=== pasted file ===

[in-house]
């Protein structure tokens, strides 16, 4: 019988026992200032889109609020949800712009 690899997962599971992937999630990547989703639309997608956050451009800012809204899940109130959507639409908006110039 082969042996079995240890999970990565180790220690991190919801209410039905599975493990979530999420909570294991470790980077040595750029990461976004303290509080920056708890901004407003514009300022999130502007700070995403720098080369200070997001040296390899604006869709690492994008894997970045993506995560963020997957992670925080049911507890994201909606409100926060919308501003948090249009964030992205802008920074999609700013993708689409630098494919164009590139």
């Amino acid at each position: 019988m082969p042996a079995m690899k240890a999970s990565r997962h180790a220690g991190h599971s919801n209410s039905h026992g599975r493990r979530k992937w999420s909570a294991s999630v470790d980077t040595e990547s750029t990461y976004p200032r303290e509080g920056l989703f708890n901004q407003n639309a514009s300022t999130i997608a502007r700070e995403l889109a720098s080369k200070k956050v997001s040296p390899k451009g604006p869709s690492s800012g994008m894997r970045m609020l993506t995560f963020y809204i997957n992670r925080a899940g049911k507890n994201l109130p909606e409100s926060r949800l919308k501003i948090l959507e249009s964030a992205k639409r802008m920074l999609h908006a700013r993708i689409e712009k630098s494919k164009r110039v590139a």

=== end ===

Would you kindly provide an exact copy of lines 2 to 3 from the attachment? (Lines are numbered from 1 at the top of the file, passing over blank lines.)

């Protein structure tokens, strides 16, 4: 019988026992200032889109609020949800712009 690899997962599971992937999630990547989703639309997608956050451009800012809204899940109130959507639409908006110039 082969042996079995240890999970990565180790220690991190919801209410039905599975493990979530999420909570294991470790980077040595750029990461976004303290509080920056708890901004407003514009300022999130502007700070995403720098080369200070997001040296390899604006869709690492994008894997970045993506995560963020997957992670925080049911507890994201909606409100926060919308501003948090249009964030992205802008920074999609700013993708689409630098494919164009590139």
């Amino acid at each position: 019988m082969p042996a079995m690899k240890a999970s990565r997962h180790a220690g991190h599971s919801n209410s039905h026992g599975r493990r979530k992937w999420s909570a294991s999630v470790d980077t040595e990547s750029t990461y976004p200032r303290e509080g920056l989703f708890n901004q407003n639309a514009s300022t999130i997608a502007r700070e995403l889109a720098s080369k200070k956050v997001s040296p390899k451009g604006p869709s690492s800012g994008m894997r970045m609020l993506t995560f963020y809204i997957n992670r925080a899940g049911k507890n994201l109130p909606e409100s926060r949800l919308k501003i948090l959507e249009s964030a992205k639409r802008m920074l999609h908006a700013r993708i689409e712009k630098s494919k164009r110039v590139a």